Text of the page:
If you’re confused about the legal status of products made with cannabidiol — or CBD — you’re not alone.
The U.S. Food and Drug Administration is trying to determine for itself how to regulate around CBD, announcing last week it would host a public hearing May 31 and solicit public comment on any safety concerns associated with cannabis-derived compounds.
And the sooner the agency determines its position, the better, especially as more and more products with CBD hit the market, despite ambiguous federal recommendations and varying state regulations.
Scott Gottlieb, outgoing FDA commissioner, pointed to the influx of and interest in CBD and cannabis-infused products.
“We also recognize that stakeholders are looking to the FDA for clarity on how our authorities apply to such products, what pathways are available to market such products lawfully under these authorities, and how the FDA is carrying out its responsibility to protect public health and safety with respect to these products,” he said in a news release.
The floodgates opened with the passage of of last year’s Farm Bill, which defined a category of Cannabis sativa L. and its derivatives as “hemp,” provided they contain 0.3 percent or less on a dry weight basis of tetrahydrocannabinol (THC), a psychoactive cannabinoid. It also removed hemp from the controlled substances list.
Of course, the FDA is quick to note the Farm Bill maintained the agency’s authority to regulate these products — the question is how.
As far as CBD drugs go, the FDA has approved only one: Epidiolex. It’s designed for the treatment of seizures associated with epilepsy syndromes. Two other drugs, made with synthetic forms of THC, have also gotten the stamp of approval.
The FDA says it knows there are manufacturers marketing CBD products with untested and unapproved therapeutic claims such as stopping cancer growth, slowing the progression of Alzheimer’s disease and reducing substance withdrawal symptoms. But, to be sure, the agency has qualms with such claims, having already slapped several manufacturers with warning letters.
Marketing products with CBD and THC as dietary supplements and introducing those compounds in food are also off the table at this point, since CBD and THC are considered active ingredients in drugs that have already been approved.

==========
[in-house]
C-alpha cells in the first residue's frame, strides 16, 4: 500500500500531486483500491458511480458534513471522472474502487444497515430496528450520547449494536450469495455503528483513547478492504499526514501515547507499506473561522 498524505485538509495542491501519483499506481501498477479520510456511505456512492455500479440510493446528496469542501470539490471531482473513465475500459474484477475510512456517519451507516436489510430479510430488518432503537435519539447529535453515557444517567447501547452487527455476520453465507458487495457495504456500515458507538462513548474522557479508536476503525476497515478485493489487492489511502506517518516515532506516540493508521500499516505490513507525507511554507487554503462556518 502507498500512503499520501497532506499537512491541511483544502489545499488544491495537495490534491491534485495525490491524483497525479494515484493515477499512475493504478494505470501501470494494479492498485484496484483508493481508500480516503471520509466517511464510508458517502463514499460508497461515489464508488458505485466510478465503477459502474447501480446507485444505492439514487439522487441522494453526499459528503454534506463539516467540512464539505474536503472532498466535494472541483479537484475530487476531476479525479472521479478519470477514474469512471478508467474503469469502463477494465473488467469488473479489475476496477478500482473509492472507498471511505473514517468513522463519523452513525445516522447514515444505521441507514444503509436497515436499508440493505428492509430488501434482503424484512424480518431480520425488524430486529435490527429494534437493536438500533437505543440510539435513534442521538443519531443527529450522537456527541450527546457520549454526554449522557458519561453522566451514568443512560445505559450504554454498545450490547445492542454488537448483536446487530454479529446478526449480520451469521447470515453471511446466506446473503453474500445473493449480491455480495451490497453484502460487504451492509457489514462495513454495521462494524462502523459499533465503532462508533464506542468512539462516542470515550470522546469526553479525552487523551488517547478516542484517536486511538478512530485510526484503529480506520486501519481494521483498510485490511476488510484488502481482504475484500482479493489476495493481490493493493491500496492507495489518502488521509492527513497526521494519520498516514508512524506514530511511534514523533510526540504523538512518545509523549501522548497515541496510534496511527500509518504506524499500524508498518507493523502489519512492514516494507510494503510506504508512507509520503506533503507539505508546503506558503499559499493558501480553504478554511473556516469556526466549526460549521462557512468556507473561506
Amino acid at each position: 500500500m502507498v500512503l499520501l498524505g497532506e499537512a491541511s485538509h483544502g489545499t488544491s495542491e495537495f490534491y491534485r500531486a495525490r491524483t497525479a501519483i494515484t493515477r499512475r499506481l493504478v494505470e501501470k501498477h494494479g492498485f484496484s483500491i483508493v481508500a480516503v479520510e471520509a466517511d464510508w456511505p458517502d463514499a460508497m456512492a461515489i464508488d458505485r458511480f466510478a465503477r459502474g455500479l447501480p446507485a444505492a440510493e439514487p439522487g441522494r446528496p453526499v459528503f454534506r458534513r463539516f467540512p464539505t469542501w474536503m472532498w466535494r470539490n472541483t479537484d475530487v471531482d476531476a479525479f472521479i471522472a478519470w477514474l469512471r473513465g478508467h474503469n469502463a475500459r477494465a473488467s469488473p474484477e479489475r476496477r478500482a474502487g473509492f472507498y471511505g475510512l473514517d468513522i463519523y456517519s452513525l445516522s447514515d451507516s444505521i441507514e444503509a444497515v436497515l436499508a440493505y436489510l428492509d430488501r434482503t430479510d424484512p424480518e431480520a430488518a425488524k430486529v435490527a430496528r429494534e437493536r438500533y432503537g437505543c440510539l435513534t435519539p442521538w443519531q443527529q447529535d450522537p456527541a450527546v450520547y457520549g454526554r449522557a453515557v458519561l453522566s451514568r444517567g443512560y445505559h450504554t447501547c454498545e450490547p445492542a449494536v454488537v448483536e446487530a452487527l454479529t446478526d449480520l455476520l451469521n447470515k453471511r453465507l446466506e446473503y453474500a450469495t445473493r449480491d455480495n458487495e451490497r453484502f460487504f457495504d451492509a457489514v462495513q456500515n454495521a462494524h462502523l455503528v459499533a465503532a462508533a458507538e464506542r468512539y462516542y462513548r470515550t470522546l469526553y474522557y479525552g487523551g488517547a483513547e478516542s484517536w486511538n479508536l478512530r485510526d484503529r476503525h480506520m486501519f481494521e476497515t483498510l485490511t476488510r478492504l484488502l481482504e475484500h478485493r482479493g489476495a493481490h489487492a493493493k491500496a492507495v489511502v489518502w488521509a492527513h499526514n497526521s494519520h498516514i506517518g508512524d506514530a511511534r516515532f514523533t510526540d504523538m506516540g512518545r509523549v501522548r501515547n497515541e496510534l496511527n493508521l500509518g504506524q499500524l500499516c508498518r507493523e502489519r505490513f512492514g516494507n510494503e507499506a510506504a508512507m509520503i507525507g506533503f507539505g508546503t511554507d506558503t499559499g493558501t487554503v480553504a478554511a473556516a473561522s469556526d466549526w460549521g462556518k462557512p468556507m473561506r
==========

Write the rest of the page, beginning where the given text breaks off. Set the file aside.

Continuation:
Gottlieb added the only avenue that would allow for the legal addition of CBD to food or marketing CBD as dietary supplements under the Food, Drug and Cosmetic Act is if the FDA issues a regulation through “notice-and-comment rulemaking.”
Nonetheless, the FDA says it understands there are potential therapeutic uses for cannabis and cannabis-derived drugs, but it maintains the drug approval process is the best way to ensure safety and effectiveness.
Citing the approval process for Epidiolex, Gottlieb noted the FDA has concerns over the potential for liver injury, which can be managed when CBD is taken under medical supervision but may not be monitored as well through over-the-counter use.
The FDA also has questions about the cumulative effects of CBD received from a range of consumer products, and whether or not setting a threshold for CBD in food products would dissuade firms from pursuing further clinical research — or keep patients from otherwise seeking medical treatment.
“It’s critical that we address these unanswered questions about CBD or other cannabis-derived products to help inform the FDA’s regulatory oversight of these products — especially as the agency considers whether it would be appropriate to exercise its authority to allow the use of CBD in dietary supplements or other foods,” Gottlieb said.
When it comes to cannabis and associated compounds such as CBD and THC, the FDA can't keep kicking the can down the road. As states continue to legalize cannabis use at varying levels, it’s imperative for the agency to take a clear stance and eliminate the dissonance between state and federal regulations.
It’s not only for the patients who could benefit from further study and development of cannabis-based products. Manufacturers — and let’s be real, governments — stand to make a lot of money, too.
But they have to a clear pathway for it first.